• On behalf of the hundreds of interested people whom I have had the pleasure of working beside on the protest to what we define as an assault on the people of New Mexico, I would like to thank Attorney General King and his office, and the New Mexico Supreme Court for taking legal action against Public Land Commissioner Patrick Lyons and his office.

  • This is in response to the letter to the editor, “No quick extraction” by Paul Anthony Maes (Dec. 18.) If you are or were ever a firefighter, you would know that the police dispatcher of the Las Vegas Police Department is the one who dispatches the fire truck. You would also know that when the fire department receives the call of distress from the police dispatcher, the firefighters have to gear up, which by the way is set for the fastest possible time by the way the gear is laid out by the responders’ unit.

  • As a guide/outfitter, sportsman, recreationalist, land grant heir, and “Norteño” in northern New Mexico, I depend on the nearby wild and undeveloped public lands for the welfare of my business and my family’s well-being. Having public land available to hunt, fish and hike on is the foundation of my livelihood. That’s one reason I feel strongly about the need to protect the Whites Peak land swap that is taking place just north of Ocate in Mora County.

  • I attended the New Mexico Highlands University Master Plan public meeting on Jan. 27 with several of my neighbors, including the Cordovas who have lived in their home next door to me for over 50 years. Highlands presented three Master Plans (A, B, C) at its previous public meeting in the spring of 2009. Plan B involved demolishing our homes for a parking lot.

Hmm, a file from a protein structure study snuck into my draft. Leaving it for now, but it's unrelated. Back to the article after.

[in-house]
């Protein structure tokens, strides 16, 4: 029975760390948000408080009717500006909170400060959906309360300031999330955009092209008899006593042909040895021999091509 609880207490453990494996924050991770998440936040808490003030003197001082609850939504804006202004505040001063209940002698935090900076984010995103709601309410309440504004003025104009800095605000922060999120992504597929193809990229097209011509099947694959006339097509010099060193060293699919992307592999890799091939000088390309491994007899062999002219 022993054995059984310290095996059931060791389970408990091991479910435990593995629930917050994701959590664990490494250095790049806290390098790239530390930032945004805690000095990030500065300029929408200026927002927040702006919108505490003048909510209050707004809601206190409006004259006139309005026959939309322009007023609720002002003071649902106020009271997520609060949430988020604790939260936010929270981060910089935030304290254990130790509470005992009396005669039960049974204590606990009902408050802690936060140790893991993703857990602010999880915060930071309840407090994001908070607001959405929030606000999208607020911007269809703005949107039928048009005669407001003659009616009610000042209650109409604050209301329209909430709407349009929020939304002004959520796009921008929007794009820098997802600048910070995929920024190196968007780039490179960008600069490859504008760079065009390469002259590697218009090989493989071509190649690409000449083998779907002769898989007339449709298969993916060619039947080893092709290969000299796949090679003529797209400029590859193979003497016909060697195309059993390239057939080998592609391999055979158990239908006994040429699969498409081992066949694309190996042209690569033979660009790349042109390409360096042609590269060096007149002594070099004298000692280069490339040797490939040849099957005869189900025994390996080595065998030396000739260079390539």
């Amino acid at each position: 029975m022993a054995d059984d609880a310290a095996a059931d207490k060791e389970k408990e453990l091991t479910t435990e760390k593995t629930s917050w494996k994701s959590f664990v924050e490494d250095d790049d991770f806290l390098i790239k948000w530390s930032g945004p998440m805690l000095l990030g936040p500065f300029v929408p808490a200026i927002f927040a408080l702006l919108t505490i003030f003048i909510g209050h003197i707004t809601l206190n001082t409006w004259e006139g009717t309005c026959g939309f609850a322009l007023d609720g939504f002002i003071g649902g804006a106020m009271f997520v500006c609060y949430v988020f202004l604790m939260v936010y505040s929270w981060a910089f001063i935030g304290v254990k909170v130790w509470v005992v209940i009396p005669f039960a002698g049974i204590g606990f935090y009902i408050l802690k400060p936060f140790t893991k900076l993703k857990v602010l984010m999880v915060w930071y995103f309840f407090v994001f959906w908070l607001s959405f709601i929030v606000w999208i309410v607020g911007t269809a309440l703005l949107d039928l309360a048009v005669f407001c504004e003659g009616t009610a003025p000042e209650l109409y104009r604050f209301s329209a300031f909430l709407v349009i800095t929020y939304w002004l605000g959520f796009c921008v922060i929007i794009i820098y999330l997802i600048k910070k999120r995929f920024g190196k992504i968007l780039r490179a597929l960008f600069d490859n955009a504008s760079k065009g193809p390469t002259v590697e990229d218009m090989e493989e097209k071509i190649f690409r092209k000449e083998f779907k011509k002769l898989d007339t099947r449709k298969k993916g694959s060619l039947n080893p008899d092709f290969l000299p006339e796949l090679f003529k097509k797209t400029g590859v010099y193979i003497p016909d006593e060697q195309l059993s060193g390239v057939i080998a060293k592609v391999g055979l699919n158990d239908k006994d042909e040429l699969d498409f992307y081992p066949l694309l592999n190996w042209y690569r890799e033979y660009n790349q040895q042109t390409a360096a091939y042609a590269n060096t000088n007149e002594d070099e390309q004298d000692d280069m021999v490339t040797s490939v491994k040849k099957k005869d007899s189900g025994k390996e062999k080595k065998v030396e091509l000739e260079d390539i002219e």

• We were amazed last year when the state announced that Sierra Vista Elementary School was No. 40 on the state list for demolition. Recently, officials announced that the school is now at No. 14.

    And Sierra Vista is only a little more than 20 years old.

    Whatever way you cut it, the taxpayers have been failed if a relatively new building needs to be leveled. Officials say a leaky roof has caused deterioration to the building.

  • Several people commented on the piece about the demolition of Mortimer Hall, the Highlands building at Eighth and National that was cleared to make room for a new student center. In that building, as mentioned in a previous column, was “The Door.” On it I kept humorous headlines from various newspapers.

    In one move around Mortimer Hall, it was easier to move the entire door to a new location than to apply an Exacto knife to remove the clippings. But let’s be clear: The door was of the standard institutional variety, and it held up pounds of profundity.